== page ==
Let’s Talk Fire Codes and the Future of Fire Science
In 2001, an explosion rocked a UC Irvine Chemistry lab, injuring three people and causing extensive damage. The explosion and resulting fire destroyed years of research and cost the university an estimated $10 million in damage. The blast occurred as an avid young graduate student was purifying benzene in a solvent purification still, and the residue of the process, metallic sodium, caught fire and caused the explosion. The safety issues were compounded by the fact that the lab was on the second floor of a six-story physical science building next door to a lab housing a nuclear reactor. Safety training is a valuable resource, yet it is not enough to prevent accidents in the lab. The lab environment itself must have built-in safety in case of fire and other accidents, in order to prevent human injury and physical damage to the facilities. Welcome to the realm of fire codes. This is the first post in a series of six posts on Fire Code compliance and Reporting.
This Year Marks the 40th Anniversary of Fire Codes
Even before this accident occurred at UC Irvine in 2001, fire codes were in place as part of a national building code system. In fact, this year marks the anniversary of the 1973 America Burns fire report, which brought attention to fire safety in the home and fire deaths. The report emphasized the importance of local responsibility for fires, but the important part was the call for national oversight and guidelines to help and protect the local fire fighters. This was also around the time the smoke detector hit the market, which added momentum to an expanding field of fire protection engineering programs across the country.
To see more about the impact of the America Burns report, check out this clip of David Lucht of Worchester Polytechnic Institute.
What Are Fire Codes Anyway?
Fire codes are rules designed to protect us from fire hazards, which seems simple enough. However, simplicity is thrown out the window when you consider the dozens of regulatory organizations, hundreds of code updates and diverse lab settings that one may encounter. Fire codes require specific storage, handling and disposal activities of chemicals. There is a call to report hazardous materials on-site and their location in the building. This information helps the responding fire department contain the fire. Not only will inaccurate reporting information threaten lives, it also means that insurance will not cover damages caused by inaction on the part of the lab. Luckily there are cost-effective chemical inventory management solutions and established industry best practices to help lab managers and EH&S professionals do fantastic compliance.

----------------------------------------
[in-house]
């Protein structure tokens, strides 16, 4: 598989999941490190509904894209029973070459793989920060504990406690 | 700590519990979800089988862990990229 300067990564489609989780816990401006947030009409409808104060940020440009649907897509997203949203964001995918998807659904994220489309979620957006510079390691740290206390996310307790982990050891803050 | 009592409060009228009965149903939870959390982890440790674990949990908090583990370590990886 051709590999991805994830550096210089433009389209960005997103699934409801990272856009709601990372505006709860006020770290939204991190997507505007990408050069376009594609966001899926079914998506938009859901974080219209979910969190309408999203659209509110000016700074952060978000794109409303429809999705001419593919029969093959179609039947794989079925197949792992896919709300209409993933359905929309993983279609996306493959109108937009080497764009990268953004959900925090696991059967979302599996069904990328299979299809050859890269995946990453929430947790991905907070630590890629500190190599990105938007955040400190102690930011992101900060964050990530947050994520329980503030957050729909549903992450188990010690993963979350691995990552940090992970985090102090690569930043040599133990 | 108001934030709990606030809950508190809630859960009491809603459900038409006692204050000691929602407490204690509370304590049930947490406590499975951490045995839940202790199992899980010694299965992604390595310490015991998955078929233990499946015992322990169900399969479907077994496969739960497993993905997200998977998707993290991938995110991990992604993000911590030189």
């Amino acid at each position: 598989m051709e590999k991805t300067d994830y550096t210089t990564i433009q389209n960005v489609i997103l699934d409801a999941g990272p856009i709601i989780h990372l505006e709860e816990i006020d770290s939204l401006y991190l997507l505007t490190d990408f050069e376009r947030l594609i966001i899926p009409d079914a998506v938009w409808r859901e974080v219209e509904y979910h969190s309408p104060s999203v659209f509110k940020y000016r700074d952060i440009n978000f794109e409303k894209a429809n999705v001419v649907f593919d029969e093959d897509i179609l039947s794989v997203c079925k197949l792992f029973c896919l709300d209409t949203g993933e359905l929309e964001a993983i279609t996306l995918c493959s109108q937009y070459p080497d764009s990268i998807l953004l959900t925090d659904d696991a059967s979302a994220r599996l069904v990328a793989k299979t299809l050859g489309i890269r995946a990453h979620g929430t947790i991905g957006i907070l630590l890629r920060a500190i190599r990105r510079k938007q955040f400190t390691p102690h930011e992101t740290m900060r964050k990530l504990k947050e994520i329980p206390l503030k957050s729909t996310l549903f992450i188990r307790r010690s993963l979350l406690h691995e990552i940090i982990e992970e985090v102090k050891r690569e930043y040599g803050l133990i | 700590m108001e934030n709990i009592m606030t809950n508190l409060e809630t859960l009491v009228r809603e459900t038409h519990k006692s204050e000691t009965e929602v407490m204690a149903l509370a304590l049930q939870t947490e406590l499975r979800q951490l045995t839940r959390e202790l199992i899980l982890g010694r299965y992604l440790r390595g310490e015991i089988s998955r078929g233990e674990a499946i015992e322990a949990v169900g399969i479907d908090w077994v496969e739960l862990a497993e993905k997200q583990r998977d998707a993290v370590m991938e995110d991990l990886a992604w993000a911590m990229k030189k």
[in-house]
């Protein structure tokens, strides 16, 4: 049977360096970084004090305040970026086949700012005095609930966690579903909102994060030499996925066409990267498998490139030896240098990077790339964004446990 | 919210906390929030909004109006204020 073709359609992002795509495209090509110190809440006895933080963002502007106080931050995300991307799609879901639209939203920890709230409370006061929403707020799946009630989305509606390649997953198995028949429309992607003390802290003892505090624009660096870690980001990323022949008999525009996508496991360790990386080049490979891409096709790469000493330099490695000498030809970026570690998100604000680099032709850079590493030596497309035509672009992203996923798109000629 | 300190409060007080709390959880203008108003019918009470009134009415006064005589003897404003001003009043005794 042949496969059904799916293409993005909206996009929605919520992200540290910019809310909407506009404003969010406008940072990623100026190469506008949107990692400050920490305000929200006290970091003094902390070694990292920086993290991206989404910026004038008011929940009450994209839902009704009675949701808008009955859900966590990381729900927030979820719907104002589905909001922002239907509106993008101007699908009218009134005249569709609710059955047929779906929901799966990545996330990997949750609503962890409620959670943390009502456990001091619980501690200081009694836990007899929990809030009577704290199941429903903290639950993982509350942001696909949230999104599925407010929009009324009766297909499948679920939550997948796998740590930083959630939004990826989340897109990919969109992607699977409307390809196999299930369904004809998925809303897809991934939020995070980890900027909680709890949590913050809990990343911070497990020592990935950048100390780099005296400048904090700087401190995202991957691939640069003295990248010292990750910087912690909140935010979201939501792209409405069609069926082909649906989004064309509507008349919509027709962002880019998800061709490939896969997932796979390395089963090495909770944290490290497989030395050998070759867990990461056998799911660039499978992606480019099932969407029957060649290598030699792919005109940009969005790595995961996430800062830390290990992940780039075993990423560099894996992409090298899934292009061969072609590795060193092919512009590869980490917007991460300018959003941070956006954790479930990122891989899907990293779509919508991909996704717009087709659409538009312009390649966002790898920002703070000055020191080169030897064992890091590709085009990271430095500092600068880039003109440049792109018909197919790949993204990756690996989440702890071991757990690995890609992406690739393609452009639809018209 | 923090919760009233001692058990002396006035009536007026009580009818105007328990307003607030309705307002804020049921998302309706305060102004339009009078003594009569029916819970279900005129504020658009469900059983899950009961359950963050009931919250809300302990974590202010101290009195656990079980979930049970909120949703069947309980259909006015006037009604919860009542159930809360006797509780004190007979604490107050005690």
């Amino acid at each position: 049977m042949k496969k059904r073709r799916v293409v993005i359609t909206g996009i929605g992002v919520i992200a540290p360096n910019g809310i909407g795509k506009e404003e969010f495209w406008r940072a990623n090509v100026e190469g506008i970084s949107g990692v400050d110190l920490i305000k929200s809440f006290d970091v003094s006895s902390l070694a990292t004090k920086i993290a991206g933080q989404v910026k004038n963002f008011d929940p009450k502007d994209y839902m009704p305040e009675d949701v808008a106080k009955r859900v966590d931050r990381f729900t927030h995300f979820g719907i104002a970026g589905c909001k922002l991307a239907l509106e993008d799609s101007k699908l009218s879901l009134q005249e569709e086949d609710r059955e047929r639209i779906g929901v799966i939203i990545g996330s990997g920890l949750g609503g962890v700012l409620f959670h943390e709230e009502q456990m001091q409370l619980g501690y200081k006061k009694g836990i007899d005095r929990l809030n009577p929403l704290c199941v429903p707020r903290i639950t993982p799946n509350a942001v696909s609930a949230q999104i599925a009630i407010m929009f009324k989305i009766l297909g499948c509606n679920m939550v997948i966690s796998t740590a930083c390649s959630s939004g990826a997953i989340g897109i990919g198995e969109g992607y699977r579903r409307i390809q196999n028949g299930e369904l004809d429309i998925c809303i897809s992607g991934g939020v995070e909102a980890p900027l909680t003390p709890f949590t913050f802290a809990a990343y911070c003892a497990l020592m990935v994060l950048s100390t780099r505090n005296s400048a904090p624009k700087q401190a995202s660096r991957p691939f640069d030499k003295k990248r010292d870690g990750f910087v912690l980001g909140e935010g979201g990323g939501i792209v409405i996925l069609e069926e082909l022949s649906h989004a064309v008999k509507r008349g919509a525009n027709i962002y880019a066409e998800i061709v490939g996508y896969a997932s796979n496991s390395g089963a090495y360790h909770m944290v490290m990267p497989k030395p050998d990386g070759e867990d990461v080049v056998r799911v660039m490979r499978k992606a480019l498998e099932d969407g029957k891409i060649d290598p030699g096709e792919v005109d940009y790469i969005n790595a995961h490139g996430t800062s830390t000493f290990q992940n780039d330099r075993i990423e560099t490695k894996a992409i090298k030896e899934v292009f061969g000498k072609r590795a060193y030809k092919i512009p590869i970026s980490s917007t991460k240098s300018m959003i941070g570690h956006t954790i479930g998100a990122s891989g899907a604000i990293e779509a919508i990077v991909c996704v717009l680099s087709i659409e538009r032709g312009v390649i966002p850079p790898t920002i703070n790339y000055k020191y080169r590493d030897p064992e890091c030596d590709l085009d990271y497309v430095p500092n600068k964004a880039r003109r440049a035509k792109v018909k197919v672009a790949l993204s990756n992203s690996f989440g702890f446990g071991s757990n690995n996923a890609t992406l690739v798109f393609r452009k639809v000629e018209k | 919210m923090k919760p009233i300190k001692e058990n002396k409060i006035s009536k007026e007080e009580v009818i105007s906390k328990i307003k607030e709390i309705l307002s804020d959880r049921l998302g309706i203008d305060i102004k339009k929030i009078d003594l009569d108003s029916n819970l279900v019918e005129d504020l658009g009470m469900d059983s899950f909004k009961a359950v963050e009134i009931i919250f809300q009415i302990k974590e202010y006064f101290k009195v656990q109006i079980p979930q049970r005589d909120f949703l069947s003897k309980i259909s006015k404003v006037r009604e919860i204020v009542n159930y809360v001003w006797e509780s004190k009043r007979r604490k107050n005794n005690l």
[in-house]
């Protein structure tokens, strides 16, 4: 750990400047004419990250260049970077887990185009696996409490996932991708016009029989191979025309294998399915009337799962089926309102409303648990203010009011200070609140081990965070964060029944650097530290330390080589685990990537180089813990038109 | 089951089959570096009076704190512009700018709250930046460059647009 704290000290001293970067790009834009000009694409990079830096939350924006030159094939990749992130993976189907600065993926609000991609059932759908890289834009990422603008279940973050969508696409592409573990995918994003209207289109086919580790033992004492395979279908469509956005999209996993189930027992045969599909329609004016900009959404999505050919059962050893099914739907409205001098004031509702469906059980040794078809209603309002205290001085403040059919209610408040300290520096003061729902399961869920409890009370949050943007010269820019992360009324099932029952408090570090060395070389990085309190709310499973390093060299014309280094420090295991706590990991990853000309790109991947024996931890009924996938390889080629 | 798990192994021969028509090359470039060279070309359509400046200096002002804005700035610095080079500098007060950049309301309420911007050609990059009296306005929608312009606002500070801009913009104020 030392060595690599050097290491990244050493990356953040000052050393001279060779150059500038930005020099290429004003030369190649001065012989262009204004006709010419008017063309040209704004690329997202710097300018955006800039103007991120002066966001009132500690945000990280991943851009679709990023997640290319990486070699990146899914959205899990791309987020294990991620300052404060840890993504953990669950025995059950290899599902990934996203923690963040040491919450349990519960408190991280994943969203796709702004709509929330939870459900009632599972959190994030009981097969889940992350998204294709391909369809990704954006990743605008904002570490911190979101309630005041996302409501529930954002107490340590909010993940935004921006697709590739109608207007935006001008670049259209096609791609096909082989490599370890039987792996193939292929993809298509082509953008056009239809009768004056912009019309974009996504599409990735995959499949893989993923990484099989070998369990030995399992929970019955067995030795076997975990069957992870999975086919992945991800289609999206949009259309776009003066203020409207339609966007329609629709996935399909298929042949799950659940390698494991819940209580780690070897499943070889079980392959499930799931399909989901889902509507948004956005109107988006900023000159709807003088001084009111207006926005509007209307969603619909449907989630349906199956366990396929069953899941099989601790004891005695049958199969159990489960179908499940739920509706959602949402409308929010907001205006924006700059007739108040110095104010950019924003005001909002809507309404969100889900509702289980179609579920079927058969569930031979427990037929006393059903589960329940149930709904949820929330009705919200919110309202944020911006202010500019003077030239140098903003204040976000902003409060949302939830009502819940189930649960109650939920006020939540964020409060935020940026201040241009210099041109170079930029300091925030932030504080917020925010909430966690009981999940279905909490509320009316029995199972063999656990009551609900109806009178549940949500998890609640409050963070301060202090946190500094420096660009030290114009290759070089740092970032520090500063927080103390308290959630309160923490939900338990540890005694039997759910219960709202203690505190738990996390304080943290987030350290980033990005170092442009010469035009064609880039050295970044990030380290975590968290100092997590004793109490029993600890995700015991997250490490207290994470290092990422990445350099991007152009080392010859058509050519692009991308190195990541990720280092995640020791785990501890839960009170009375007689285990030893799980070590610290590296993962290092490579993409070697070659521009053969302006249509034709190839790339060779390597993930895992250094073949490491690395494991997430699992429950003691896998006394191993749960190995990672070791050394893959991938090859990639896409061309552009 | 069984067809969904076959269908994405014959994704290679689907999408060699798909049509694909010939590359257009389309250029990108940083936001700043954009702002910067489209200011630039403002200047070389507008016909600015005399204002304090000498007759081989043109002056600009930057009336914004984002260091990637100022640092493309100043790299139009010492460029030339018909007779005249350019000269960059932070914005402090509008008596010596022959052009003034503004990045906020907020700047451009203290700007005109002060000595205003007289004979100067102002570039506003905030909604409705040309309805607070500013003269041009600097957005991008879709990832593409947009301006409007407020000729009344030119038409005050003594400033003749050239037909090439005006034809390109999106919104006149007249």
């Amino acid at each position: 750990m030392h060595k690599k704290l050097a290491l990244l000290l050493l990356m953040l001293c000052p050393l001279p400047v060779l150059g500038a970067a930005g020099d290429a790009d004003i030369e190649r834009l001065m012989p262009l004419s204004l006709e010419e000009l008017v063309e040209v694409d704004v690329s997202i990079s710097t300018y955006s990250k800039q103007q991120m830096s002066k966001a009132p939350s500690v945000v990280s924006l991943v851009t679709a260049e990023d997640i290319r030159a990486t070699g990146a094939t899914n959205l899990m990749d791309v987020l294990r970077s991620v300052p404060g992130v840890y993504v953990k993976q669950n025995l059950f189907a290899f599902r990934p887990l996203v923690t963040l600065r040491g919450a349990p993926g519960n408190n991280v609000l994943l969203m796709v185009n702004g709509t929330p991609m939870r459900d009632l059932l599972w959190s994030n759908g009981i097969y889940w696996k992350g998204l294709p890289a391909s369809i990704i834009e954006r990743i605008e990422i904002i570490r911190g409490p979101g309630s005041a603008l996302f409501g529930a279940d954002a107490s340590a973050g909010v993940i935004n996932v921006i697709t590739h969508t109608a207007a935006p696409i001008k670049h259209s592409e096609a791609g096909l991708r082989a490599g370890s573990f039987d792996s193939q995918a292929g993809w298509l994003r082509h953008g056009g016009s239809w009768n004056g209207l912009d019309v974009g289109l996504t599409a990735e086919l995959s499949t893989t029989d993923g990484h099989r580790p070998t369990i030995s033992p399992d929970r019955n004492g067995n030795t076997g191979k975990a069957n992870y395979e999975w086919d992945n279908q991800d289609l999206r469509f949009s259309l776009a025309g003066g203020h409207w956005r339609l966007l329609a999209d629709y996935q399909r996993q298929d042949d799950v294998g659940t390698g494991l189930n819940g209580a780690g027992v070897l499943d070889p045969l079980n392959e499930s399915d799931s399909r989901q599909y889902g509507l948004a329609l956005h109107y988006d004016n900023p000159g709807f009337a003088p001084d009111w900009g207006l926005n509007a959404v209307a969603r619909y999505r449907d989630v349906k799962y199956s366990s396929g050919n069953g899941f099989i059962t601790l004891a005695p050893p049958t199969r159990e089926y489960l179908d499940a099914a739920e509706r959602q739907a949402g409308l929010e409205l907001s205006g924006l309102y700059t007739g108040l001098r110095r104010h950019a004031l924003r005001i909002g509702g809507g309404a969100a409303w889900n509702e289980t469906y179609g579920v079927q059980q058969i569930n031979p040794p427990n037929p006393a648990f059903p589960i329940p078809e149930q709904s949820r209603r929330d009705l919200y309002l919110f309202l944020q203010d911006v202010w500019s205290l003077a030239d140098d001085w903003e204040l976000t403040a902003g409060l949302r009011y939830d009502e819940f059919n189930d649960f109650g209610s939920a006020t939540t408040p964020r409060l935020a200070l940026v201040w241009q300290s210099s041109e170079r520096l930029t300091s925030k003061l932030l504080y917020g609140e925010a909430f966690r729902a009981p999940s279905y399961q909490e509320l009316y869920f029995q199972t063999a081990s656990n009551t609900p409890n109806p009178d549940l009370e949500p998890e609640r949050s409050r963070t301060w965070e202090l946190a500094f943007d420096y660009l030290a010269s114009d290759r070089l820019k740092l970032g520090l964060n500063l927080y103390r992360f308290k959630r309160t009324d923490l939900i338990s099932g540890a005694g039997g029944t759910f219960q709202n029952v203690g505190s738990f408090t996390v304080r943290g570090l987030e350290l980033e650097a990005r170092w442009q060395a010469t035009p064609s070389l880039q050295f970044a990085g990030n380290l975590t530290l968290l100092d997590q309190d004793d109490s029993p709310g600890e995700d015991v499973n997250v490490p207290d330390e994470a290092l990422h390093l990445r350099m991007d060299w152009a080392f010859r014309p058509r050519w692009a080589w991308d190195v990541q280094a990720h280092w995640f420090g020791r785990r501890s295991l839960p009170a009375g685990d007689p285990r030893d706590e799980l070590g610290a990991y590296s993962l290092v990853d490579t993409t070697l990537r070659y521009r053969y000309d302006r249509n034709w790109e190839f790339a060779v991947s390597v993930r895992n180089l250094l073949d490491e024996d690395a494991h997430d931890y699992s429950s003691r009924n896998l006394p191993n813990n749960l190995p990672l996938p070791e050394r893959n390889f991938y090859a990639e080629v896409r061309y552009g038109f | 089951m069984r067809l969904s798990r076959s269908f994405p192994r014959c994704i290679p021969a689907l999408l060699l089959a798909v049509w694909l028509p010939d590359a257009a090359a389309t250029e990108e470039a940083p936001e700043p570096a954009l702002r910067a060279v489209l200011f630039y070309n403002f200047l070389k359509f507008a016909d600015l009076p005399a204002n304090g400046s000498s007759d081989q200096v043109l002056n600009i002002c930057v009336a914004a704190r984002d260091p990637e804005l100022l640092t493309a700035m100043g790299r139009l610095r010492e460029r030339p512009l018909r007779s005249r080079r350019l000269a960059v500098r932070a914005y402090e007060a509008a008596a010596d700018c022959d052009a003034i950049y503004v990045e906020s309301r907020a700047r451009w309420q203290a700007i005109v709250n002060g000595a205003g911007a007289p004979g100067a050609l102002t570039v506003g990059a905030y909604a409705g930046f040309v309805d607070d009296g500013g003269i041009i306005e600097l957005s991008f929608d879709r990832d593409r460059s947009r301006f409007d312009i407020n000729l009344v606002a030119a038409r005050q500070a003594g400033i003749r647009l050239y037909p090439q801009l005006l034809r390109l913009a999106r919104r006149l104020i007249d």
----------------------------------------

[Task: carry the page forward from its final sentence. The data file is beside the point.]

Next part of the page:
The Future of Fire Codes
The code is constantly changing to reflect new research and safety solutions. In fact, the International Fire Code Hearing in April 2013 heard over 400 proposals to change the fire code. So keep an eye out for code updates which may include a total rewrite of photovoltaic operations, removal of abandoned wiring in building spaces, and coordinating the NFPA Haz Mat list with the Fire Code. Not to worry though, you can find a chemical inventory system that will keep track of these updates for you.
Fire protection engineering research is the backbone of national fire codes. This science is saving lives in labs and communities around the world. While there are obstacles to today’s students pursuing advanced degrees, such as increased tuition rates, today’s students are working hard to get the most out of their education and tech advances may also expand career options right along with fire safety.
The bottom line is that accurate fire code reporting is a critical step in lab fire safety. For the last 40 years, our fire codes have evolved to respond to changes in society and advances in fire research. With all of the tools out there for chemical inventory systems, there are more ways than ever to stay on top of fire code compliance. Stay tuned for more posts from this series on Fire Code Reporting!